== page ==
It’s always a joy to see celebrated authors doing undignified things. In an effort to bring the high-brow writers to late night — and even more unusually, to TBS — Conan O’Brien came up with a gag to make Tom Wolfe, Joyce Carol Oates, and Maya Angelou exciting to a young audience. I have to say, the choice in excerpts is brilliant, although they probably should have cast this guy for Maya Angelou’s voice. See video below: READ FULL STORY »
Very rarely does something come along this spooky.
The Quirk Books trailer for Miss Peregrine’s Home for Peculiar Children (on sale June 7) could just as easily serve as the teaser trailer for a film, and indeed the novel has already sold its film rights to 20th Century Fox.
See the trailer after the jump …
They’ve joined zombies and Jane Austen, androids and Leo Tolstoy, and now Quirk Books is taking a very soft and cuddly kitten on a journey through the disturbed imagination of Franz Kafka.
The Meowmorphosis is the latest of the imprint’s “mash-terpieces,” a mashup of classic literature with geek-fueled fancifulness — or in this cast Fancy-Feast-fulness. Author Coleridge Cook starts with the German scribe’s surreal and nightmarish 1915 novella The Metamorphosis, but instead of transforming into a giant, insect-like creature, protagonist Gregor Samsa now wakes up to find he has become “an adorable kitten.”
“The Meowmorphosis is a more psychological sort of horror-comedy, so we wanted a trailer that would convey that Kafkaesque blend of itchy, claustrophobic, nervous energy and utter absurdism. And, of course, the urgency of a cat who wants to be on the other side of a door,” says Quirk editor Stephen H. Segal.
Check out the trailer below. The publisher’s works have become hot properties in Hollywood, where Pride and Prejudice and Zombies is set up at Lionsgate and has just secured Lars and the Real Girl director Craig Gillespie, while 20th Century Fox’s Abraham Lincoln: Vampire Hunter is currently shooting in Louisiana.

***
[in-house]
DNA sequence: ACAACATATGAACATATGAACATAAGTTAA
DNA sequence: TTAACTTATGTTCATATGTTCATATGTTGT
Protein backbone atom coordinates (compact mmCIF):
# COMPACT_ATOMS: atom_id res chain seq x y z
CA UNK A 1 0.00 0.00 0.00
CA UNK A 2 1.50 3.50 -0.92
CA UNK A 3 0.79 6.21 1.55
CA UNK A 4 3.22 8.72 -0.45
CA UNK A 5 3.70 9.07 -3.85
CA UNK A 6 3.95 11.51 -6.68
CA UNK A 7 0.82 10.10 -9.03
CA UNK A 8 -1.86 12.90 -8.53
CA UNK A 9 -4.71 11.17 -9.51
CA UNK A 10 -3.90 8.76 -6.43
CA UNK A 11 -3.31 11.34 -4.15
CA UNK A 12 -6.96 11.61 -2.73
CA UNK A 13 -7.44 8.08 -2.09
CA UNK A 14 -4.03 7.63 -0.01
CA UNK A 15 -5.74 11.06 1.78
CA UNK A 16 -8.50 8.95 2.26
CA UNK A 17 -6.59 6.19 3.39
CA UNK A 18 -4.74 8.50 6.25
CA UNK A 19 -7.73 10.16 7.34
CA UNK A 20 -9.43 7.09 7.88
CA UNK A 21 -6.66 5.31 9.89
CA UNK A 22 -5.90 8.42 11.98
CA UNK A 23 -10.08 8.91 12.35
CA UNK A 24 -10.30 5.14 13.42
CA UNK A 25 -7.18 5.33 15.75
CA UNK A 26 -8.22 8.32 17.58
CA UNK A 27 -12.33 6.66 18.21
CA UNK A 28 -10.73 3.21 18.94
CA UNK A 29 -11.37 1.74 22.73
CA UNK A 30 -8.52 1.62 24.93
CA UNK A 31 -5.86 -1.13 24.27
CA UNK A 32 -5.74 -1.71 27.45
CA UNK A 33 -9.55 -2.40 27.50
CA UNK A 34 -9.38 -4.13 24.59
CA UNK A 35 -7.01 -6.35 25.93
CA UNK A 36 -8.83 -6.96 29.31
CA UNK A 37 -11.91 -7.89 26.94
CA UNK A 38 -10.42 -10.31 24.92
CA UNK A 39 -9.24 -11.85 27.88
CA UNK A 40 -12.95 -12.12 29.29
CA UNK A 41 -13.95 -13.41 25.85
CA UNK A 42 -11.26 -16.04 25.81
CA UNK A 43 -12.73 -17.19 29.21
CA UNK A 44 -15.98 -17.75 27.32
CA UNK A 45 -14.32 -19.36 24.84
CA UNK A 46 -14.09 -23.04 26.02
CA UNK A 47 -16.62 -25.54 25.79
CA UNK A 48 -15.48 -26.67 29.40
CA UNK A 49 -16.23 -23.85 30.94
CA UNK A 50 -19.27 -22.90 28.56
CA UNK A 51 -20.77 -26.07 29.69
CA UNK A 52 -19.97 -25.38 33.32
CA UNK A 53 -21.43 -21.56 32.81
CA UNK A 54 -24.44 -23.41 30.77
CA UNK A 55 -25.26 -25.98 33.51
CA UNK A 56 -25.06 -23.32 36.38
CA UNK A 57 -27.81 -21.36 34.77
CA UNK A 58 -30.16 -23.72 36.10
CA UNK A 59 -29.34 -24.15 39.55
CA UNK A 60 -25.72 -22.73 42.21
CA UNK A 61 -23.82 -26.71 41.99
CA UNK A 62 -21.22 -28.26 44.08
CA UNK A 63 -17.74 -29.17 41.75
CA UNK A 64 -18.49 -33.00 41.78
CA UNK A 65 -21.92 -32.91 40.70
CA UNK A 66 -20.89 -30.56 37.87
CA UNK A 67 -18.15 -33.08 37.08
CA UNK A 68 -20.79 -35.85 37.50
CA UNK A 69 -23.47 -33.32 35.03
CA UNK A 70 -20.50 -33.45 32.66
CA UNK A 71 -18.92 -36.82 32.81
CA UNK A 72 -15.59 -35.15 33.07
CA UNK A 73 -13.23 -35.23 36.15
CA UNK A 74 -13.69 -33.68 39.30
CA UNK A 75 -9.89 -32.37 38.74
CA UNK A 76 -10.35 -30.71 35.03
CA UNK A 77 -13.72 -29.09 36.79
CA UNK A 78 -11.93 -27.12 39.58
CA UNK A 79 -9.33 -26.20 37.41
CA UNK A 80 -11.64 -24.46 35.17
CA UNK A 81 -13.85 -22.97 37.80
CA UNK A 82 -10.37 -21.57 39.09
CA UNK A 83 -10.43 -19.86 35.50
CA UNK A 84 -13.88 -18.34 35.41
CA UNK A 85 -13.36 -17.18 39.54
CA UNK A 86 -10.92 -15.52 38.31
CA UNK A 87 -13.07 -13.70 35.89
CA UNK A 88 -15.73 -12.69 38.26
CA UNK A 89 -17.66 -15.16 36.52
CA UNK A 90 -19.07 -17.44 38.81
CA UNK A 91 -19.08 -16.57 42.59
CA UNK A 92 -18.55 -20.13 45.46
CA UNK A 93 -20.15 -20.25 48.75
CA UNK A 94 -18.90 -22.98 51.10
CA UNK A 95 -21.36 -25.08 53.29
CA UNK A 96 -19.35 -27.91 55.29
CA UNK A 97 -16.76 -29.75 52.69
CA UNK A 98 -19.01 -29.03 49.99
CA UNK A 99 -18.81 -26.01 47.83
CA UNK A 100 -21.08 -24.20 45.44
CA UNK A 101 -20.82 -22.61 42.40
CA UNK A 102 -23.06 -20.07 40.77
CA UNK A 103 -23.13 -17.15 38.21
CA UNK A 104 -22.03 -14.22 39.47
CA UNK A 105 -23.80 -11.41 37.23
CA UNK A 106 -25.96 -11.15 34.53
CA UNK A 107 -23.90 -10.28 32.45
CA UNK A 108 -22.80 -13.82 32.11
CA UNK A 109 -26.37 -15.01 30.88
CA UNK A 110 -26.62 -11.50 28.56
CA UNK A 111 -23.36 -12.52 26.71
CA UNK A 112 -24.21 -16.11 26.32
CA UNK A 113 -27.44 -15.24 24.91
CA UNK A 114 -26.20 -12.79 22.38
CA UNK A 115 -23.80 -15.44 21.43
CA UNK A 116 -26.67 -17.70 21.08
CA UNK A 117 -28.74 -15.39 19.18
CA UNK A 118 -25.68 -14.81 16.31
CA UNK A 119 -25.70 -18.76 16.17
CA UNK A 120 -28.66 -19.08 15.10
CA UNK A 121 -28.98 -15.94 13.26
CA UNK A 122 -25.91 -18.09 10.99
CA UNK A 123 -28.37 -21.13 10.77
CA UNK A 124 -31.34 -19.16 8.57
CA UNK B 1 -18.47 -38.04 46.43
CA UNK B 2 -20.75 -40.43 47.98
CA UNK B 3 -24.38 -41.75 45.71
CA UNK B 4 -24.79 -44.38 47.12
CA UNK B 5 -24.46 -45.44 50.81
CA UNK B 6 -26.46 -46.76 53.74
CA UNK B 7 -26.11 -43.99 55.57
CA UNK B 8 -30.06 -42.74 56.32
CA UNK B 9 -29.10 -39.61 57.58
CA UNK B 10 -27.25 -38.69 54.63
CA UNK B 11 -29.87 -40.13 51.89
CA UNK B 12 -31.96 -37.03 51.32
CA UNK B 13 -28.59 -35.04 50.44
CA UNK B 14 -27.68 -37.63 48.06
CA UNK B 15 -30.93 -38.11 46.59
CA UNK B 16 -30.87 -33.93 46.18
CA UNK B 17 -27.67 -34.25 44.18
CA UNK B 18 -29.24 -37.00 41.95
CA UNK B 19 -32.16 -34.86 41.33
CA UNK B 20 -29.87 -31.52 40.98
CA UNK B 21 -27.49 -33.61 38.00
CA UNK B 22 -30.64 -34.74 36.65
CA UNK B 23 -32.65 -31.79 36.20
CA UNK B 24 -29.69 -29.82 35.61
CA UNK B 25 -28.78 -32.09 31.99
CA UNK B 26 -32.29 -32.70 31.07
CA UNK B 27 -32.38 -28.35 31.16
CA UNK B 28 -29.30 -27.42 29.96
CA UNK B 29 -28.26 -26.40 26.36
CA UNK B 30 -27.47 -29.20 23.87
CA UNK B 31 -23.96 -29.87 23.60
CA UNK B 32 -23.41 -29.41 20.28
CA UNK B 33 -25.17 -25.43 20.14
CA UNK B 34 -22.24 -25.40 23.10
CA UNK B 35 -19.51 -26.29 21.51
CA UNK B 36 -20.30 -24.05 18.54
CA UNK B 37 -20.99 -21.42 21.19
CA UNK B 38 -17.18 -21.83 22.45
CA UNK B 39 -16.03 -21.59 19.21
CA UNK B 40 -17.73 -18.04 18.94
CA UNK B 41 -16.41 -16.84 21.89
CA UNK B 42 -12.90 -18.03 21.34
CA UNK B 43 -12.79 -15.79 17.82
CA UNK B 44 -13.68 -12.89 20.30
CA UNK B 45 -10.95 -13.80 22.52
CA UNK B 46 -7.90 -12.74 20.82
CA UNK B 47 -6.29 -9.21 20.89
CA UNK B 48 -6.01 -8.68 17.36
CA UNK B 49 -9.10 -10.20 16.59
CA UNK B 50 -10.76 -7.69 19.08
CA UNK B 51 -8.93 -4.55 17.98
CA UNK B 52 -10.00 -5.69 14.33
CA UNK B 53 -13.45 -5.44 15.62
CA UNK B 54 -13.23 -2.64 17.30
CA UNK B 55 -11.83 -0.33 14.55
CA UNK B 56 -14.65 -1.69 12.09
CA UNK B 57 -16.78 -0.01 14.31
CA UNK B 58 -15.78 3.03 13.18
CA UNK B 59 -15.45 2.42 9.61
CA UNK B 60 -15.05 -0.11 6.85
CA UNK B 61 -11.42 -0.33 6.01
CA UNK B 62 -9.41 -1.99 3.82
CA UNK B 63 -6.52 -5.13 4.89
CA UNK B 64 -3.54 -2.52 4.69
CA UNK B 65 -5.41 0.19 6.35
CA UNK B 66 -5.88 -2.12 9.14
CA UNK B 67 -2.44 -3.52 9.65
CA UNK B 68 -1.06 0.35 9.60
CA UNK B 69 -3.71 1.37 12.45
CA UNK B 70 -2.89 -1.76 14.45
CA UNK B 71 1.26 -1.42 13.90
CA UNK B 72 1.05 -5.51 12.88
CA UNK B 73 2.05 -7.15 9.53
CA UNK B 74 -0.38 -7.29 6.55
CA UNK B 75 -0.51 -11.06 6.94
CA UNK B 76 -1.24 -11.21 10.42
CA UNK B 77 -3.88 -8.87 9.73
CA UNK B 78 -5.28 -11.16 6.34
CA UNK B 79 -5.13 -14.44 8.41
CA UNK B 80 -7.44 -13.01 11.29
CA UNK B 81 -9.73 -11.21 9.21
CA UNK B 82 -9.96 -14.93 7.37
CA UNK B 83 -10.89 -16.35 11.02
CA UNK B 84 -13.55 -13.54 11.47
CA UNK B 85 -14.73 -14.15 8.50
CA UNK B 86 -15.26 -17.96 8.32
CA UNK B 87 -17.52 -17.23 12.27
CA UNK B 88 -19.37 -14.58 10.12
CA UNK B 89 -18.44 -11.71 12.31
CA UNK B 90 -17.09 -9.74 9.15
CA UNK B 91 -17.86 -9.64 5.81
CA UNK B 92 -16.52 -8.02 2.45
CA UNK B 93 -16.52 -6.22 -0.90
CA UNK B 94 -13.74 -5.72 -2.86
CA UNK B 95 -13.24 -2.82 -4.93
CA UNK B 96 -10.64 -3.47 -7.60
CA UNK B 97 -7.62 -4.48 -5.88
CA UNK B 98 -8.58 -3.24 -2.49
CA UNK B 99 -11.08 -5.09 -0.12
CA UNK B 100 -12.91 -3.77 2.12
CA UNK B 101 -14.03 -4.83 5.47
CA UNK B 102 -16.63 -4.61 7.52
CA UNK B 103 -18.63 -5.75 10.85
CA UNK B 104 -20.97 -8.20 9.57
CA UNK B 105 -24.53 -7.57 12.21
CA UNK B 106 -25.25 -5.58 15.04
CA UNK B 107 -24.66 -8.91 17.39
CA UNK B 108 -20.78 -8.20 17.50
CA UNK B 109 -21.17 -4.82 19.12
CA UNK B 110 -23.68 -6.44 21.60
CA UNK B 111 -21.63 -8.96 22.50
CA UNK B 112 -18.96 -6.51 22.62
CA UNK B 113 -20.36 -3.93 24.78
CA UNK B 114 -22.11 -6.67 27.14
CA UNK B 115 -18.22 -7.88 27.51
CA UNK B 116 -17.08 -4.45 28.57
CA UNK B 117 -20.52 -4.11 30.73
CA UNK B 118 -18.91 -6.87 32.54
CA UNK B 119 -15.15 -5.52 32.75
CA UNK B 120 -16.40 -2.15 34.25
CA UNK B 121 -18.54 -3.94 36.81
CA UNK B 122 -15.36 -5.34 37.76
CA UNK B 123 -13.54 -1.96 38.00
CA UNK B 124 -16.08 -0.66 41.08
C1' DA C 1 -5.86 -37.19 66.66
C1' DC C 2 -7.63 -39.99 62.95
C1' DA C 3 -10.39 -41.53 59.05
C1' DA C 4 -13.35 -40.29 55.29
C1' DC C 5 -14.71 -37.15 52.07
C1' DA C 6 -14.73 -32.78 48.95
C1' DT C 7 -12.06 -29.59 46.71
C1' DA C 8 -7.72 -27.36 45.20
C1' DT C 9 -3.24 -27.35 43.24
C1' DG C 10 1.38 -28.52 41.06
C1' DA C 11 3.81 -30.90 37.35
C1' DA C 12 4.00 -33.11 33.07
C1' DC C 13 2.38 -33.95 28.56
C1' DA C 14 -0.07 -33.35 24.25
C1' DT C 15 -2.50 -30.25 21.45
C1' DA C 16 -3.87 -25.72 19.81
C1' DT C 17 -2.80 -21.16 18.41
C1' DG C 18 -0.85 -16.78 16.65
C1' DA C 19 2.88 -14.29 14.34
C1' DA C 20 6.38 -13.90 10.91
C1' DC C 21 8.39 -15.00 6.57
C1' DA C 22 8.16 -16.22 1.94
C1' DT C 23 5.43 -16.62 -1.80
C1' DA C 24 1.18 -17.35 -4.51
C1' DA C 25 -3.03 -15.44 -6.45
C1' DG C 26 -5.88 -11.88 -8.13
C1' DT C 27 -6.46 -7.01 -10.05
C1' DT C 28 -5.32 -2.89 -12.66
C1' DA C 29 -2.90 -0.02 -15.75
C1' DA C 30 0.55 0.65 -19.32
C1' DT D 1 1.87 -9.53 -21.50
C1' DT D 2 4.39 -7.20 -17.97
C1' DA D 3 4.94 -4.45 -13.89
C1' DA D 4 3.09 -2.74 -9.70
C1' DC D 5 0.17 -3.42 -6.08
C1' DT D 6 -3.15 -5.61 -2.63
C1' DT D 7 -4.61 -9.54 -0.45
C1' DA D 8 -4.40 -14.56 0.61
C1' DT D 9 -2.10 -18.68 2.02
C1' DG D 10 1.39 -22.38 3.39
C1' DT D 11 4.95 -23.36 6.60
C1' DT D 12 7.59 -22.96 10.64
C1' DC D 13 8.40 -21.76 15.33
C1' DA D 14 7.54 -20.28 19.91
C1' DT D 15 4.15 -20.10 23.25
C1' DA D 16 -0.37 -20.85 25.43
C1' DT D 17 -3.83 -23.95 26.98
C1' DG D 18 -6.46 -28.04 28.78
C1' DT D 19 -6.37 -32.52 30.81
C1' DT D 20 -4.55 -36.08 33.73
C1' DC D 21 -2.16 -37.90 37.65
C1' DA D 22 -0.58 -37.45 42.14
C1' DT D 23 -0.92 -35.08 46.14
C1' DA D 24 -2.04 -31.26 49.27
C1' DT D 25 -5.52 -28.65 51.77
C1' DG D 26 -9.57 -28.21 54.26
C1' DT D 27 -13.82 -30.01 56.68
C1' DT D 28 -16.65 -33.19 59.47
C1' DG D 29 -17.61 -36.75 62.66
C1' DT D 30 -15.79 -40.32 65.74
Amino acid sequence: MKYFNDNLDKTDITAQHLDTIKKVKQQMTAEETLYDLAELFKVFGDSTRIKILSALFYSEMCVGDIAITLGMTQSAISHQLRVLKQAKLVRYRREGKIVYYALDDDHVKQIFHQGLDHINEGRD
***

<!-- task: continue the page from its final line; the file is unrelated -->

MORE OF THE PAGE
The Meowmorphosis is out May 10.
The work of Jane Austen has proved to be rather fertile soil from which to raise the dead. With Pride and Prejudice and Zombies author Seth Grahame-Smith moving on from Plain Jane to Honest Abe, Quirk Books drafted Steve Hockensmith to pen the prequel to their unexpected mash-up hit, Dawn of the Dreadfuls. We spoke with Hockensmith about Austen, zombies, and why those two great tastes taste so great together.
Had you read the original before you got the job to write the prequel?
I had not, but I knew of it well. I am an Entertainment Weekly subscriber so I had been seeing mention of it coming down the pipe for quite some time. It was actually pretty funny because the day when I got the call from someone in my agent’s office to ask, “Have you heard of this thing call Pride and Prejudice and Zombies?” and I said of course, and she threw out that there might be an opportunity to write the prequel, I had to run out and buy a copy immediately, because I didn’t want to start talking about this until I had read it. Although the two books are very different, of course, I hasten to add. I ran to the local Borders, and they were sold out. So I ran up the street to the little independent corner bookstore that was a little further on. I go in and there was a lady behind the counter, a nice little grey-haired bookstore employee type, and I say to her I’m looking for this book called Pride and Prejudice and Zombies. And she just rolls her eyes and says, “Oh…that,” and she proceeds, rather begrudgingly, to lead me to this table where there is only a single copy left. READ FULL STORY »
- 'Dancing With the Stars' champs are...
- CBS takes 2012-13 ratings crown from Fox
- 'Voice' dedicates song to tornado victims
- Justin Bieber booed: Will he listen?
- Bon Jovi to Bieber: Don't be late!
- 'Criminal Minds' season finale peek
- 'Buffy': 10th anniversary of series finale
- Microsoft debuts next-gen Xbox One